Hi
I have just started browsing the install notes for Office 2007...Where on earth did Microsoft get the idea that creating a .msp file rather than .mst for customizations was a good one!!!!

Anyways rant over, I was just enquiring about how anyone deploying solely via group policy coped with this?

Did you use the Config.xml method or did you create a script to apply the .msp post deployment. Or some other method

Regards
Jimmy
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My reading of the appallingly bad MS documentation on deploying Office 2007 with GP was that you have no customisation options. In order to use CONFIG.XML (to pass the Product Key, for example) you have to use Setup.EXE and, to put the tin hat on it, patches are ignored by GP.

I'm happy to be corrected, of course.

In the end, we gave up and used SCCM.
Answered 06/06/2009 by: VBScab
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Hi folks,
by now, there seem to be a lot of myths about O2k7 installs.
And MS did its great share of work, to build this situation.

In my view, there a two aspects of this:
Technically, the use of MSP-files makes sense. Why?
It's an existing feature and has been available since the introduction of WI.
And most important: It's a lot more flexible than transforms, because it can contain multiples transforms and CAB's.
That's most likeley the reason, why they switched to MSP's.

The other side is the communication of this change. MS did this in a hidden manner, not even IT-pros where informed about the reasons. That the office team, as inventor of WI, "missuses" the patching function, would have proved for a very good explanation, IMHO.

The possibilities of a GPO install for O2k7 are documented here:
http://technet.microsoft.com/en-us/library/cc179214.aspx

But be aware: The mayor downside are difficulties with scheduling installation and providing feedback on the status of the installation!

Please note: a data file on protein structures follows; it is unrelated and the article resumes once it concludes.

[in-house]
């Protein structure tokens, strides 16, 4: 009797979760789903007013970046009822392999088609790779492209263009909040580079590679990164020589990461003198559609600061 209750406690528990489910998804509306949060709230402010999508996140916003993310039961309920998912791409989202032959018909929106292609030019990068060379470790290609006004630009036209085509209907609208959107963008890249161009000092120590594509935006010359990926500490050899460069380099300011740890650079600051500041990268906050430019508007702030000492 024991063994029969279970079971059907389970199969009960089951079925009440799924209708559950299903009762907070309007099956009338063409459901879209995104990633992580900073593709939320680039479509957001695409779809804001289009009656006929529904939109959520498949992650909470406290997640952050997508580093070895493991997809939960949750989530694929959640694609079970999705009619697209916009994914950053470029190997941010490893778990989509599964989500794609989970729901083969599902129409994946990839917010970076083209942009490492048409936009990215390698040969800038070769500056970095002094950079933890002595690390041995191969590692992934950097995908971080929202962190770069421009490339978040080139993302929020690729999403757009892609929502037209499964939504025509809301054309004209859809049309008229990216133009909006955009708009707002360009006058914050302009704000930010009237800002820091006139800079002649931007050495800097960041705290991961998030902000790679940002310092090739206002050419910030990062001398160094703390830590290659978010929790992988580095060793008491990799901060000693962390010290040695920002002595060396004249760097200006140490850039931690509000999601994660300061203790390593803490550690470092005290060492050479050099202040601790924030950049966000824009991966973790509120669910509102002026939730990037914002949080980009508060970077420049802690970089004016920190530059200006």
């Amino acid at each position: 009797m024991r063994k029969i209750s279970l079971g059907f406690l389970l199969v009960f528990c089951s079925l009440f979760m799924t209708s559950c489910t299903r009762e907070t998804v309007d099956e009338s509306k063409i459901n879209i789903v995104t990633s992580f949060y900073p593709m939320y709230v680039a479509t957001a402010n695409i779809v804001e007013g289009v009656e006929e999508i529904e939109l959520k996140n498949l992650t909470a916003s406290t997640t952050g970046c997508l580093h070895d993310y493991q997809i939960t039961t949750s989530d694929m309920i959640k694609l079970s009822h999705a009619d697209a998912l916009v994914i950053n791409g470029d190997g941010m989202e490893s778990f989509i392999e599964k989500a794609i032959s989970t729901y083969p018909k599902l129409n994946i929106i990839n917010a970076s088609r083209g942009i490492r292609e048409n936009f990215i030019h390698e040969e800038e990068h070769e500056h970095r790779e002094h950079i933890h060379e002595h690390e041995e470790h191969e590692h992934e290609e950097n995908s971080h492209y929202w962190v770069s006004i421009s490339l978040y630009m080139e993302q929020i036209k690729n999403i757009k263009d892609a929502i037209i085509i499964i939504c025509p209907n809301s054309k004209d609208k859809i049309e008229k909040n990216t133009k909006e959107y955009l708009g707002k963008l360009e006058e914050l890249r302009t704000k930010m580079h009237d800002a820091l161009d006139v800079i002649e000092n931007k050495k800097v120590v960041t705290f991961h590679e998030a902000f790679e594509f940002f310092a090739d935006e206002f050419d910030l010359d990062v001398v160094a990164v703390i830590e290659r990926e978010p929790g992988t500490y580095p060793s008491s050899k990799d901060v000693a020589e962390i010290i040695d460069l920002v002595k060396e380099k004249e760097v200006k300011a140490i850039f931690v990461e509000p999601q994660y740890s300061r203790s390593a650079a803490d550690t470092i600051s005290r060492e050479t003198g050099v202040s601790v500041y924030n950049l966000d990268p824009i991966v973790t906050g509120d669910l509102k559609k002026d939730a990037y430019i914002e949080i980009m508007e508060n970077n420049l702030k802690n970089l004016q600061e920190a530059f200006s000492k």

In short: You can only use a "config.xml" file, but not an MSP form the OCT to customize the installation.

However, there is an other possibility: You can apply a ShellMUI.mst to your GPO-SW-install and (ab)use it for the settings.
Most of the the custom settings from the OCT patch, are applied to the EnterpriseWW.msi by transforms inside the patch. And most of them are just registry settings.
One can move them to a own transform and apply it with the GPO install.
This could be done like this: Open EnterpriseWW.msi read only two times in ORCA. On one side you view the patch from OCT, go to the registry table, select and Shift-Copy the green marked rows. On the other, you open ShellMUI.mst from the Office.xx-XX folder, go to the registry table too and Shift-Paste them in. Of course you have to associate this settings with its components and its feature. So do the same procedure for the rows in the Feature, Component and FeatureComponents tables too.
Some work by hand, but you can choose the settings with OCT, which is a live saver for this huge amount of settings.

But there is a far better aproach for most scenarios: Use Group Policy settings to configure this stuff! Especially, if you already have set up a GPO to install it!